Lake Champlain is America’s sixth largest freshwater lake, and was once a hot spot of colonial military activity. Amid bear carving shops, ski resorts, and cafes serving fluffy flapjacks with thick bacon are forts and other nods to the region’s colonial past. Could 18th century northeastern Americans settling here have predicted that the lake would one day divide neighbors? To the west of Lake Champlain is the Adirondack Mountains, with 6.1 million acres of protected, rugged landscape where barely anything consistently grows. To the east is Vermont, the very name itself conjuring up images of gentle, undulating shades of green, a pastoral Eden where so much is not just grown but grown thoughtfully and sustainably, that early 21st century buzzword. Both sides are abundantly beautiful, yet so different it’s surprising they share the same body of water.
Last week, we vacationed on both sides, canoeing and swimming in Saranac Lake, biking and strolling through giant sculptures in downtown Stowe. Through it all I read Bill McKibben’s book “Wandering Home” which talks about his three-week trek across the region. As a guy who owns houses on both sides, he offered probably one of the best points of view.
We fantasize about owning property on either side of the lake. New Yorkers often talk about their summer vacations in the context of how long it took them to wind down. We talk about our summer vacations in the context of re-entry and how difficult it always is. Since buying our charming, small house down the road from McMansion country in the frenetic Jersey burbs, we have lamented about sawing the house from its foundation, freeing it from Governor Chris Christie’s jurisdiction, and hoisting it on to a truck bound north to the Champlain Valley.
Do people know that point when a vacation becomes a calling? I’m not sure I do. We scanned real estate listings around Mirror Lake in the Adirondacks. The Adirondacks is where people tough out harsh, long winters and jagged roads. I’ve done that before. It’s where people hike, bike, and ski. I’ve done that, too. Being in the Adirondacks inspires you to strap on snowshoes and go for a 10-mile walk just to reconnect with the world. The Adirondacks is brawny, among the last areas in the northeastern United States, with some exceptions along coastal Maine, that still feel wild. We nearly ran out of gas along Route 3 in the mountains, assuming, the way suburban people do, that another town with a gas station lay just ahead. After 10 miles of waiting for that next gas station, we pulled over and were told by a postal worker we were 16 miles from any gas pump. What was between us and the next gas station? More hills leading to more mountains.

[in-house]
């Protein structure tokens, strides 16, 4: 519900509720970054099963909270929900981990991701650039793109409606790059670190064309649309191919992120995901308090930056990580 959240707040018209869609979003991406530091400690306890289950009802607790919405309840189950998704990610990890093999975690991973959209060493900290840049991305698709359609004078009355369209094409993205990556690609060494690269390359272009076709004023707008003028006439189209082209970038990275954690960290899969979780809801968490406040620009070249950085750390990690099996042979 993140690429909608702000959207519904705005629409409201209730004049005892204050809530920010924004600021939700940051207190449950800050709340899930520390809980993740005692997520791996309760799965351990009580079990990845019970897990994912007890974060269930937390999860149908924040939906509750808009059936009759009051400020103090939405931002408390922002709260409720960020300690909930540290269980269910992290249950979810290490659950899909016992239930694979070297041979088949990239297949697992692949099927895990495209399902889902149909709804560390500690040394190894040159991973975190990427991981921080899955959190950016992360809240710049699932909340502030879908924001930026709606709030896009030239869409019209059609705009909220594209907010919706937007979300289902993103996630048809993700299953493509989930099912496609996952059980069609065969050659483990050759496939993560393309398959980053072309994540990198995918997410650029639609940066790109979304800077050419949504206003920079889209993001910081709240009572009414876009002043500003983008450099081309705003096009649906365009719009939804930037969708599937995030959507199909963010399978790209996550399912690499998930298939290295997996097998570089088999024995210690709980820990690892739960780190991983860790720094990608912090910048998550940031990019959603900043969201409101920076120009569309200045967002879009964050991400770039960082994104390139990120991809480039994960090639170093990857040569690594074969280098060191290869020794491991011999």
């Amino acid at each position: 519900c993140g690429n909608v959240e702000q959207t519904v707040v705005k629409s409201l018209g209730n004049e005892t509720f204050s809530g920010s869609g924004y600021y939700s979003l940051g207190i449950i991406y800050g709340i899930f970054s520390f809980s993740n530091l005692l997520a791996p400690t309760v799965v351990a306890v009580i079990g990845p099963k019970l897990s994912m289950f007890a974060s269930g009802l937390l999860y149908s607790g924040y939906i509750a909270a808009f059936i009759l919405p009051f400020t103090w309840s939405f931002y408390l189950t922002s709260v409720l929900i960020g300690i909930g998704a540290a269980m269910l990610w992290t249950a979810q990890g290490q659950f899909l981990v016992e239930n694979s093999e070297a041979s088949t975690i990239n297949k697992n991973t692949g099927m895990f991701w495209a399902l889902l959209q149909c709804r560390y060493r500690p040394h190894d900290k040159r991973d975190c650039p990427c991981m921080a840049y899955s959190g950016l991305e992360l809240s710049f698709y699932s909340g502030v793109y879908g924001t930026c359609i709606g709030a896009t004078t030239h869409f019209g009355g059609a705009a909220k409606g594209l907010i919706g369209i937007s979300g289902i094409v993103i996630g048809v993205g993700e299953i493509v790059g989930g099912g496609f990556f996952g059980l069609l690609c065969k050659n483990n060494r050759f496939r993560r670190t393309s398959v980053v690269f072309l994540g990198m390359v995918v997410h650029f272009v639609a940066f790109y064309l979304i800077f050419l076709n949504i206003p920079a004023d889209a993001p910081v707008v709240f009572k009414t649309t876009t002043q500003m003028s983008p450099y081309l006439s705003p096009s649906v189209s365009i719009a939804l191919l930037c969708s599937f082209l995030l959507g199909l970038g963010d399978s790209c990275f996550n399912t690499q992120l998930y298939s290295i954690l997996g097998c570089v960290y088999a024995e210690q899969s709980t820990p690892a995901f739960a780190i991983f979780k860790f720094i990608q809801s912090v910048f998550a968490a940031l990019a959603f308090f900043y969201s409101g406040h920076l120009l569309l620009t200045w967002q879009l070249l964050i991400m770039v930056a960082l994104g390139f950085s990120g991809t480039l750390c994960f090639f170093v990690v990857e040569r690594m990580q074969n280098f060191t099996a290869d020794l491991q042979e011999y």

Cross Lake Champlain and enter a different universe, small white churches connected to winding country roads. Green, rolling farmland. Horses grazing. Charm is law in Vermont. The mountains calm down on this side of the lake, and the land yields more to farmers. Entrepreneurship thrives here, with many living off the land because the land allows for so much more. It’s artisanal this and handcrafted that. Ice cream made with milk squeezed from cows gnawing on grass just up the street. Just being in Vermont makes you feel more civic-minded and greener. You feel compelled to buy an antique churn and start making your own butter. You feel more accountable about where and how you spend your money.
Thankfully, no one impulsively put a deposit down on a vacation property last week, though sometimes I like to look at the bank account and contemplate crunching the math. Even if we didn’t get to visit as often as we’d like, just “owning” a little blue jagged chunk of the Adirondacks or a soft, fertile, green chunk of Vermont would result in a permanent smile on my face. I laugh easily, but knowing our rural oasis up north awaited, well, that would be bliss.